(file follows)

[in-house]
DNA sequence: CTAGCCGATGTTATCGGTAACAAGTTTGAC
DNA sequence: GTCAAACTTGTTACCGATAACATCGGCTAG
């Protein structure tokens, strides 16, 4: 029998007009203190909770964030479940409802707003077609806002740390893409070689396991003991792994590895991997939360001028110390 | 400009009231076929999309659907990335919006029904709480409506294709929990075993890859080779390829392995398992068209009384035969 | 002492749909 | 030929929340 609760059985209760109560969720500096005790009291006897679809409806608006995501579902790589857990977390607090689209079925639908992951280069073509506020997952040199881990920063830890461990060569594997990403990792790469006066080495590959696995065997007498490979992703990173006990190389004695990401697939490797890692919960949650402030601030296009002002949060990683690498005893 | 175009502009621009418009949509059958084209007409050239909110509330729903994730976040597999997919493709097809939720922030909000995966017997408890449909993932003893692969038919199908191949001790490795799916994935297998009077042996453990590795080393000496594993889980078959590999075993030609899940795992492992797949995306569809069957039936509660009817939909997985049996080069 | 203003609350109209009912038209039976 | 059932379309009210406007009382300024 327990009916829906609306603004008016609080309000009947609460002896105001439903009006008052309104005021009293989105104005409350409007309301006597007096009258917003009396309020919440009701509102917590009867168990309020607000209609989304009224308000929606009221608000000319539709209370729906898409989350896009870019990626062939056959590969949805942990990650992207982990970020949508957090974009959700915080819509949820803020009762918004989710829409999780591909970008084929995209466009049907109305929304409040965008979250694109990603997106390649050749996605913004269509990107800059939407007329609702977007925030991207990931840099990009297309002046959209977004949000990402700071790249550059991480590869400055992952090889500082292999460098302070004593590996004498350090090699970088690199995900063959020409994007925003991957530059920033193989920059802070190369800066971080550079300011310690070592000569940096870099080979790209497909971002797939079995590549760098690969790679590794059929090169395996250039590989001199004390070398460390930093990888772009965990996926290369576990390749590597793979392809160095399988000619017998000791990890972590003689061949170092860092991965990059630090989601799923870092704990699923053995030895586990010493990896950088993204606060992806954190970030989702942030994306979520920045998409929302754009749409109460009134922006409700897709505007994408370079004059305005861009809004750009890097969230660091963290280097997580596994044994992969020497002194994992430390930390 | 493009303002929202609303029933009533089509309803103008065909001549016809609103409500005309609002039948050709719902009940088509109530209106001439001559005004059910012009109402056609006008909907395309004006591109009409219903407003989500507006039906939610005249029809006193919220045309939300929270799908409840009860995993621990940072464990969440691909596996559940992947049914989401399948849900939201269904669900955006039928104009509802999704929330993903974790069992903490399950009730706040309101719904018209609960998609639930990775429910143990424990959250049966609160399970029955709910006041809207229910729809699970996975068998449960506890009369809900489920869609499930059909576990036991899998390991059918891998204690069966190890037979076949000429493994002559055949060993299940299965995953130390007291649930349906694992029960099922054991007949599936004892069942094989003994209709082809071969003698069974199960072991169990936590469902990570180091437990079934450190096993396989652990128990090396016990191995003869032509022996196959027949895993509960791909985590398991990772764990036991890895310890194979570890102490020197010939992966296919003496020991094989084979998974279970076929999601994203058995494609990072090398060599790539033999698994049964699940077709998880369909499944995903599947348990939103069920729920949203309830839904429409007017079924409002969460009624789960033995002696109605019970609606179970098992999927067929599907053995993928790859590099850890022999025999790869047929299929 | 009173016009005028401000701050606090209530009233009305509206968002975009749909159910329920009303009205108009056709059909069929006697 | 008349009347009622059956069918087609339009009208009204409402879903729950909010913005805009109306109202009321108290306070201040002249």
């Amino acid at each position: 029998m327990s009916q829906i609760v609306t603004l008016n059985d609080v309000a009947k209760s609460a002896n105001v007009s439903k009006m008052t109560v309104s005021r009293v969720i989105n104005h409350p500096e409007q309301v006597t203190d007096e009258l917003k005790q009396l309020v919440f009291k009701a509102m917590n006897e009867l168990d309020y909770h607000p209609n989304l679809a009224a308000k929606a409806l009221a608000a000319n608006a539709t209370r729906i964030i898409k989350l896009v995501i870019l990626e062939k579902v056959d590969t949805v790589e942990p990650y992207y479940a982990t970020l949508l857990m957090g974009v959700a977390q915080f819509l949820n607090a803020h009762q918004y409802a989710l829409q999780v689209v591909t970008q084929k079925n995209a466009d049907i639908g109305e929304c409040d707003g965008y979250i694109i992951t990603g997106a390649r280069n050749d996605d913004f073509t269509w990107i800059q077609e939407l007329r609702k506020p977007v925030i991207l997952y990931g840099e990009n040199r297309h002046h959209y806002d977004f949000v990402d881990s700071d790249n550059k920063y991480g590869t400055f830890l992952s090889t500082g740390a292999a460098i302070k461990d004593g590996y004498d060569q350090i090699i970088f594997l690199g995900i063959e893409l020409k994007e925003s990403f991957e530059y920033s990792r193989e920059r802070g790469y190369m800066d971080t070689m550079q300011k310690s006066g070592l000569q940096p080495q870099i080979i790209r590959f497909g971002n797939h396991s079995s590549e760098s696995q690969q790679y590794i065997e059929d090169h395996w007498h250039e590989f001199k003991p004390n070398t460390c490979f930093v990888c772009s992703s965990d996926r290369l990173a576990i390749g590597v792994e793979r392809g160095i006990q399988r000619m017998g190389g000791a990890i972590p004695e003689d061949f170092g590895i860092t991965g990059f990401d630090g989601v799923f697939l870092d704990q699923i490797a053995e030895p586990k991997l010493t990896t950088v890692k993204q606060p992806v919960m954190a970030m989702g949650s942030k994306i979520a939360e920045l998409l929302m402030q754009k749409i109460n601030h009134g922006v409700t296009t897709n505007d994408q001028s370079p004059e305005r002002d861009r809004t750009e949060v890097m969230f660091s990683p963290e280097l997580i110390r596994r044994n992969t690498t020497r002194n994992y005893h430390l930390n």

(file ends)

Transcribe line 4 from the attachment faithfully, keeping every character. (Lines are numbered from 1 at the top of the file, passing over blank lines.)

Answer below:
């Protein structure tokens, strides 16, 4: 029998007009203190909770964030479940409802707003077609806002740390893409070689396991003991792994590895991997939360001028110390 | 400009009231076929999309659907990335919006029904709480409506294709929990075993890859080779390829392995398992068209009384035969 | 002492749909 | 030929929340 609760059985209760109560969720500096005790009291006897679809409806608006995501579902790589857990977390607090689209079925639908992951280069073509506020997952040199881990920063830890461990060569594997990403990792790469006066080495590959696995065997007498490979992703990173006990190389004695990401697939490797890692919960949650402030601030296009002002949060990683690498005893 | 175009502009621009418009949509059958084209007409050239909110509330729903994730976040597999997919493709097809939720922030909000995966017997408890449909993932003893692969038919199908191949001790490795799916994935297998009077042996453990590795080393000496594993889980078959590999075993030609899940795992492992797949995306569809069957039936509660009817939909997985049996080069 | 203003609350109209009912038209039976 | 059932379309009210406007009382300024 327990009916829906609306603004008016609080309000009947609460002896105001439903009006008052309104005021009293989105104005409350409007309301006597007096009258917003009396309020919440009701509102917590009867168990309020607000209609989304009224308000929606009221608000000319539709209370729906898409989350896009870019990626062939056959590969949805942990990650992207982990970020949508957090974009959700915080819509949820803020009762918004989710829409999780591909970008084929995209466009049907109305929304409040965008979250694109990603997106390649050749996605913004269509990107800059939407007329609702977007925030991207990931840099990009297309002046959209977004949000990402700071790249550059991480590869400055992952090889500082292999460098302070004593590996004498350090090699970088690199995900063959020409994007925003991957530059920033193989920059802070190369800066971080550079300011310690070592000569940096870099080979790209497909971002797939079995590549760098690969790679590794059929090169395996250039590989001199004390070398460390930093990888772009965990996926290369576990390749590597793979392809160095399988000619017998000791990890972590003689061949170092860092991965990059630090989601799923870092704990699923053995030895586990010493990896950088993204606060992806954190970030989702942030994306979520920045998409929302754009749409109460009134922006409700897709505007994408370079004059305005861009809004750009890097969230660091963290280097997580596994044994992969020497002194994992430390930390 | 493009303002929202609303029933009533089509309803103008065909001549016809609103409500005309609002039948050709719902009940088509109530209106001439001559005004059910012009109402056609006008909907395309004006591109009409219903407003989500507006039906939610005249029809006193919220045309939300929270799908409840009860995993621990940072464990969440691909596996559940992947049914989401399948849900939201269904669900955006039928104009509802999704929330993903974790069992903490399950009730706040309101719904018209609960998609639930990775429910143990424990959250049966609160399970029955709910006041809207229910729809699970996975068998449960506890009369809900489920869609499930059909576990036991899998390991059918891998204690069966190890037979076949000429493994002559055949060993299940299965995953130390007291649930349906694992029960099922054991007949599936004892069942094989003994209709082809071969003698069974199960072991169990936590469902990570180091437990079934450190096993396989652990128990090396016990191995003869032509022996196959027949895993509960791909985590398991990772764990036991890895310890194979570890102490020197010939992966296919003496020991094989084979998974279970076929999601994203058995494609990072090398060599790539033999698994049964699940077709998880369909499944995903599947348990939103069920729920949203309830839904429409007017079924409002969460009624789960033995002696109605019970609606179970098992999927067929599907053995993928790859590099850890022999025999790869047929299929 | 009173016009005028401000701050606090209530009233009305509206968002975009749909159910329920009303009205108009056709059909069929006697 | 008349009347009622059956069918087609339009009208009204409402879903729950909010913005805009109306109202009321108290306070201040002249």